GARDAÍ mounted a roadblock to stop photographers following a woman who had an affair with murder accused Eamonn Lillis at his trial last week. The National Newspapers of Ireland (NNI) has written a strongly-worded letter of complaint to the garda commissioner about the special treatment the witness received.
Jean Treacy, who told the court she had started the affair with Lillis eight weeks before the death of his wife Celine Cawley, could not be photographed as she entered and left the new Criminal Courts of Justice building through the service entrance under garda escort.
Detectives provided exceptional protective treatment of the witness because Treacy said she did not want to be photographed and has suffered serious stress as a result of the level of media interest in the case.
The manner in which the massage therapist arrived and left court was unusual compared to the absence of security for other witnesses in the trial. There does not appear to be any reason why Treacy should receive protective treatment from the gardaí as there is no evidence of the witness being under any form of threat.
A number of detectives gathered around the witness after she had finished giving evidence. Gardaí then asked prison officers if they could use the lift exit, reserved for those in custody.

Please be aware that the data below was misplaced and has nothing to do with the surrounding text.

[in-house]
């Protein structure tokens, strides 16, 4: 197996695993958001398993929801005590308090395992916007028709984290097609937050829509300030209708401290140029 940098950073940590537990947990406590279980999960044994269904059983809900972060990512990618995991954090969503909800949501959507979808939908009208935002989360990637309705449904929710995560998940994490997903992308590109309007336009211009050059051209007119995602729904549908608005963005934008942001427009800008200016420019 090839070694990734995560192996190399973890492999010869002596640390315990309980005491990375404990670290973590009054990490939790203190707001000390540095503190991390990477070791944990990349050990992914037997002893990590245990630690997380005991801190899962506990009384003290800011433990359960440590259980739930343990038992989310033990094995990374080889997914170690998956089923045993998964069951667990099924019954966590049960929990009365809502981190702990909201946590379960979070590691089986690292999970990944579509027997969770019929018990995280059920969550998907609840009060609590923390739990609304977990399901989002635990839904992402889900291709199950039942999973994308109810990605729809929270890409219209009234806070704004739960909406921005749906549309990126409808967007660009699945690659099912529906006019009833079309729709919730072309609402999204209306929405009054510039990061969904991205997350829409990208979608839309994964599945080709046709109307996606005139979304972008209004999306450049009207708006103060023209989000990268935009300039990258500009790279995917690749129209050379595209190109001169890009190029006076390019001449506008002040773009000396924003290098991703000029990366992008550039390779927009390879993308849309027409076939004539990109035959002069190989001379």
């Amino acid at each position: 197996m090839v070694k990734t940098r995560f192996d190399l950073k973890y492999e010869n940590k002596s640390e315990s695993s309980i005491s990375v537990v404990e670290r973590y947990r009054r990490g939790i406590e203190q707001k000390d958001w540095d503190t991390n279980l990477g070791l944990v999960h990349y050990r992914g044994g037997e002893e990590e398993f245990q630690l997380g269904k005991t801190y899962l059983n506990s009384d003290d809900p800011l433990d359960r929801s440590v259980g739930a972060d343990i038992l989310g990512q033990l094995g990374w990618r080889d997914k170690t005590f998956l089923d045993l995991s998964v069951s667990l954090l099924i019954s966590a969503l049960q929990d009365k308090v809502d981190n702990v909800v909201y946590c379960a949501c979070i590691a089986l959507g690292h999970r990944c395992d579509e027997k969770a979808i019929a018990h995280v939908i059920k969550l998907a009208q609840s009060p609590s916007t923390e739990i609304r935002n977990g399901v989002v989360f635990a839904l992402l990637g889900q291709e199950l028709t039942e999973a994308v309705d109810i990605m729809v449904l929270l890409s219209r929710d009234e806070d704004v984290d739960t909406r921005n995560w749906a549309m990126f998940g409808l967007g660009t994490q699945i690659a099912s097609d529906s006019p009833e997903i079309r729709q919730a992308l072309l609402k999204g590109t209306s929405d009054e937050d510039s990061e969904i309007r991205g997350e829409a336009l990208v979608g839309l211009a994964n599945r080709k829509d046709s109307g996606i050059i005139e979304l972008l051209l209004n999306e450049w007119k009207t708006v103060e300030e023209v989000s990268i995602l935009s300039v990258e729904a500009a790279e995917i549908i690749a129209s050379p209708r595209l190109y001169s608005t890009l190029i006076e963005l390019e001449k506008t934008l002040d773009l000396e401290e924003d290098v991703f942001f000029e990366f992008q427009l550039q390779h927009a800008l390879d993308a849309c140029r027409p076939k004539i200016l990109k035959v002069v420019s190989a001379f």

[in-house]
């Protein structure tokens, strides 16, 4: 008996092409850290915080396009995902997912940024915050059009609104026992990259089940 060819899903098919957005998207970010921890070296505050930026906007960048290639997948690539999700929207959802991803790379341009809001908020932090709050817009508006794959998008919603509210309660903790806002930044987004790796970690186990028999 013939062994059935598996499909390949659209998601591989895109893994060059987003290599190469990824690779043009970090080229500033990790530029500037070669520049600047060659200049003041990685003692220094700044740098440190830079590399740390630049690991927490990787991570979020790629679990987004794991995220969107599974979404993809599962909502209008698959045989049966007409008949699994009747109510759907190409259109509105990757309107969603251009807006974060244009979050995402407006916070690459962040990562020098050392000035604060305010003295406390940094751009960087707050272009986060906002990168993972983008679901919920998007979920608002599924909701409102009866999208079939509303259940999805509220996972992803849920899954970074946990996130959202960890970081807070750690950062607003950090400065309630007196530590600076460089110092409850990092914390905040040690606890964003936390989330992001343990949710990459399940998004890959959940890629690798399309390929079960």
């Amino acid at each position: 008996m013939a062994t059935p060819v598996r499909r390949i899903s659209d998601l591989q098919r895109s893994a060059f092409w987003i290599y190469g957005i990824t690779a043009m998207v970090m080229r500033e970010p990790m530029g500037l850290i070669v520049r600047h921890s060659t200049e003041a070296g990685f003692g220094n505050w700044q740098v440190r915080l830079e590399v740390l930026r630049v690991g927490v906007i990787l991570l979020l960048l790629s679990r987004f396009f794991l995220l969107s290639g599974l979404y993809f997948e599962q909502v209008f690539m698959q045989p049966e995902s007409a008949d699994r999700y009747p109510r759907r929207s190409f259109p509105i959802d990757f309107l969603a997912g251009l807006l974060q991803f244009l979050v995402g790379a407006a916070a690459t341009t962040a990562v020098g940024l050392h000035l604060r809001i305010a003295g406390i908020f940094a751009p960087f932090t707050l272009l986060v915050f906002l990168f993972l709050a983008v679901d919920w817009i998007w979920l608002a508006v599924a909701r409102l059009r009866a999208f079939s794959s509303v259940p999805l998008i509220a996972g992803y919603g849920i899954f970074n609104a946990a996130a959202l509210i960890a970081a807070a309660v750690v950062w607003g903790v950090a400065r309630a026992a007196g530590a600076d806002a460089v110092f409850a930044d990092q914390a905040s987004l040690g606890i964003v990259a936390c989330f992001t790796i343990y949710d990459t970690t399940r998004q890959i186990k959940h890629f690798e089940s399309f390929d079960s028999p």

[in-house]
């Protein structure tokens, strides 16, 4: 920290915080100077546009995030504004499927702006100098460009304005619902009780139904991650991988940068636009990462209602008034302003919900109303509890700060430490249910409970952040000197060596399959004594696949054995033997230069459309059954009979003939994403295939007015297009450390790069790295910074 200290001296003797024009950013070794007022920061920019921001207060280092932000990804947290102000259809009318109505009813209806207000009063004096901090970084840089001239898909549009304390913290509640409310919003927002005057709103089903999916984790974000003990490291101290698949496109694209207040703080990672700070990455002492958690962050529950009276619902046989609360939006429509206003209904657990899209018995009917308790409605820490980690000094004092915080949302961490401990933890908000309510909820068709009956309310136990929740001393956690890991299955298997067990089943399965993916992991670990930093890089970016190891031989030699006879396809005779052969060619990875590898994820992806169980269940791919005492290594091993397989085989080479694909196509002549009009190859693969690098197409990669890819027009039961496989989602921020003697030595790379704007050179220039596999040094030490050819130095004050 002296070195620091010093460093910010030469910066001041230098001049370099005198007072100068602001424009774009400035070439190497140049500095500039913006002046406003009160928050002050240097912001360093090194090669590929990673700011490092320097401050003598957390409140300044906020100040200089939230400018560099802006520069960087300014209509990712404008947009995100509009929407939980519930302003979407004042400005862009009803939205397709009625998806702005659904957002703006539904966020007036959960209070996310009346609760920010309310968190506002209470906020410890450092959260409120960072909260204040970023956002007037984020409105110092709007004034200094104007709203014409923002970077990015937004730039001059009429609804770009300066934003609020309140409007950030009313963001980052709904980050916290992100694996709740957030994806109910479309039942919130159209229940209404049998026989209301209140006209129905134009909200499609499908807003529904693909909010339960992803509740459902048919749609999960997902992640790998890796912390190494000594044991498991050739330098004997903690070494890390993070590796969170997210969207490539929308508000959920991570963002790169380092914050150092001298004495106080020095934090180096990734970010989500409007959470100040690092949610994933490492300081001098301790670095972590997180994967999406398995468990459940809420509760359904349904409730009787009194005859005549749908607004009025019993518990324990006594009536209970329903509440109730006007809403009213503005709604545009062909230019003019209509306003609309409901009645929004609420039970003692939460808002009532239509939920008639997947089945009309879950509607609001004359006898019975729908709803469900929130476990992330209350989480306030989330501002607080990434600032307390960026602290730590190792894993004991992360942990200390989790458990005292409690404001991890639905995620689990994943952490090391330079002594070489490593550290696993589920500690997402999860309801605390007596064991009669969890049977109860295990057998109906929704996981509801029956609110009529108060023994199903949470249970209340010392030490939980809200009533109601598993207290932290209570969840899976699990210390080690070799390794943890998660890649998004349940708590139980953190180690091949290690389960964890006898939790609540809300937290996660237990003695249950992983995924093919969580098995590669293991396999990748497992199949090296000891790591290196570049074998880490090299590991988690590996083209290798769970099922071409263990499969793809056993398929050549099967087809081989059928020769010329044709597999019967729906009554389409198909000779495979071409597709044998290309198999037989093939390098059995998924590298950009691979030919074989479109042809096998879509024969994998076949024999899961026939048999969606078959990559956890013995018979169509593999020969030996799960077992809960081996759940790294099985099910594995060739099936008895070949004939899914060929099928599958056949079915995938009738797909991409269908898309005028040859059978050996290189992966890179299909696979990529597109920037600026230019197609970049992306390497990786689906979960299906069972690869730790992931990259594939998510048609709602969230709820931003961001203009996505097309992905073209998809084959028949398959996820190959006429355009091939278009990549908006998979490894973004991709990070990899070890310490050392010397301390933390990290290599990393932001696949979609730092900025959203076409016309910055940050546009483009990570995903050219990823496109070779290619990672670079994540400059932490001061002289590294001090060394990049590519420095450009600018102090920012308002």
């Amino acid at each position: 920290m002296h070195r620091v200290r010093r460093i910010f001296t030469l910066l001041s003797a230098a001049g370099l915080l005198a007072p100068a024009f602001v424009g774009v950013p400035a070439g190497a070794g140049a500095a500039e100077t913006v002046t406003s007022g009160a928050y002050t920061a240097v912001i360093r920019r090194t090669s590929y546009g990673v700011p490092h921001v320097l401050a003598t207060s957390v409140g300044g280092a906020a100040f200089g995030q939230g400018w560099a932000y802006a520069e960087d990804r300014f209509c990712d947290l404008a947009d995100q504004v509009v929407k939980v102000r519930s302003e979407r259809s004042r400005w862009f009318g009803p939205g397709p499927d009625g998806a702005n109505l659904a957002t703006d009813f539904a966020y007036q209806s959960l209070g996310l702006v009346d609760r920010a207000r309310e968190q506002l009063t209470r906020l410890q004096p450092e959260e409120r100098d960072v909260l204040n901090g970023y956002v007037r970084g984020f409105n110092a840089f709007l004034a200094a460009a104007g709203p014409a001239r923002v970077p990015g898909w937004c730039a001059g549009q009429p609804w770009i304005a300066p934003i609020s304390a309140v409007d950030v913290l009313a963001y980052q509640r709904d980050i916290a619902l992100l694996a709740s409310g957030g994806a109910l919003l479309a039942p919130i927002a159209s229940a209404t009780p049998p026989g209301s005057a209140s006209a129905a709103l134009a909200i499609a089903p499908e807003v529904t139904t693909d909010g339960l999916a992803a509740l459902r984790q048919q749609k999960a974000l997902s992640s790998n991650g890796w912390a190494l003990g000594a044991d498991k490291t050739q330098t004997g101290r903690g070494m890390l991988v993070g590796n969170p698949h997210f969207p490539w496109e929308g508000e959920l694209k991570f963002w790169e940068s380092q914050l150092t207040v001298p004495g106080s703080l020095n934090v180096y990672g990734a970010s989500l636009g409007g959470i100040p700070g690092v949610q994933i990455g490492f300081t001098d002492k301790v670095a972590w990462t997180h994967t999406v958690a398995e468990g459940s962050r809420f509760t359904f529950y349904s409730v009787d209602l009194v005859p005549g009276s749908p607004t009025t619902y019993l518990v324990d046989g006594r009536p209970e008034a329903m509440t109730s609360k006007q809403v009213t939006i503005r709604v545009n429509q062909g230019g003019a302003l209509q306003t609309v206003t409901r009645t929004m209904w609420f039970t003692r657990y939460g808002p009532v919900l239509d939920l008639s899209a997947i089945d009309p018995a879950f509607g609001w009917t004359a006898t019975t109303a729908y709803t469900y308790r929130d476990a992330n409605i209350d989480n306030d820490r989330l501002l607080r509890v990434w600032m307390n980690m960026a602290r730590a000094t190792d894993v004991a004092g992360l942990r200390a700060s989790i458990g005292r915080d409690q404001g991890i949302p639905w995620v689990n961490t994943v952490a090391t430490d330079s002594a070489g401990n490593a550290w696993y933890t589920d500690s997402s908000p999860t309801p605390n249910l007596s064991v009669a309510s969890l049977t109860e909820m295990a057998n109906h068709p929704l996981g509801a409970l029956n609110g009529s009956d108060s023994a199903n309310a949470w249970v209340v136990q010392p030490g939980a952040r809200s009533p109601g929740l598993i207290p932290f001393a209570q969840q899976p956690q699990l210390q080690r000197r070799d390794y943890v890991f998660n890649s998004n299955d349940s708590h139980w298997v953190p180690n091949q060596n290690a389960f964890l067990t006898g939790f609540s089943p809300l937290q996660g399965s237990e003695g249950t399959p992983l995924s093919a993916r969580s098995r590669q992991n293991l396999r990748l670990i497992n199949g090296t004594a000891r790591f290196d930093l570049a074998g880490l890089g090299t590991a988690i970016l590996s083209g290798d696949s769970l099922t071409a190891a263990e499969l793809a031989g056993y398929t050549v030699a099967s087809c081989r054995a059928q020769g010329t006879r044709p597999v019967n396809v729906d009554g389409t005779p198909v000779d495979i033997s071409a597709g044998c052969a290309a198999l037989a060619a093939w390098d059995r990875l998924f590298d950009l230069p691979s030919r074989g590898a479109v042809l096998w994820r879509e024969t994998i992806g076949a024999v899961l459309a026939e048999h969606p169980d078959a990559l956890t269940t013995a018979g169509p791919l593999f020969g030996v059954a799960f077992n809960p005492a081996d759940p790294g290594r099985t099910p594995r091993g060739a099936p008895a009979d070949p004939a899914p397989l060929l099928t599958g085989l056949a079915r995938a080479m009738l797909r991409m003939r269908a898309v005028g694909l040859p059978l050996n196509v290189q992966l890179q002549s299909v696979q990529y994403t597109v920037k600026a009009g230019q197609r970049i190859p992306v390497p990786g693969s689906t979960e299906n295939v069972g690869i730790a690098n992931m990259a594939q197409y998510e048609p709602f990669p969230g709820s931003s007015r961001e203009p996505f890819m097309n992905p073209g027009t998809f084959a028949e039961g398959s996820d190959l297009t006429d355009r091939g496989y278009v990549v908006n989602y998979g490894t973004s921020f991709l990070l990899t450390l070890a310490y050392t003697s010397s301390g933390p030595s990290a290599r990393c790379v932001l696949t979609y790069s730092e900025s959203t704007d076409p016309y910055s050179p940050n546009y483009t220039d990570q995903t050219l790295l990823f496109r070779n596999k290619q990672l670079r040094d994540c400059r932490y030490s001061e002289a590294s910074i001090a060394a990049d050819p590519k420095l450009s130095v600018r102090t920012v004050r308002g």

Once given permission, Treacy was escorted out the back way and into an awaiting garda van, which took her away from the courts building. Further down the road, as Treacy switched into another vehicle, gardaí set up a road block on North Brunswick Street in order to prevent photographers from following or taking pictures.
Before Treacy gave her evidence, another witness and neighbour, who said she heard screams on the morning of Cawley's death, was also led out the back of the courts building. One senior detective said it was highly unusual for witnesses, whose safety was not under threat, to be afforded such protection. The source added that the move may have backfired as the media is now more "determined than ever" to track down Treacy and print her photograph.
The NNI last week wrote to garda commissioner Fachtna Murphy complaining of the actions taken by gardaí in protecting the witness and asking that it not happen in the future.
A garda source said the letter complained in strong language that detectives has "misused" their powers to shield a witness. It is likely a meeting will be held to discuss the issue.
It is the view of garda management that it has the right to protect a witness from the media if it sees fit.
The NNI is concerned that what happened in this case will set a trend. When the new building was being designed, the security and privacy of people in custody was reflected in an underground complex which can accommodate 100 prisoners.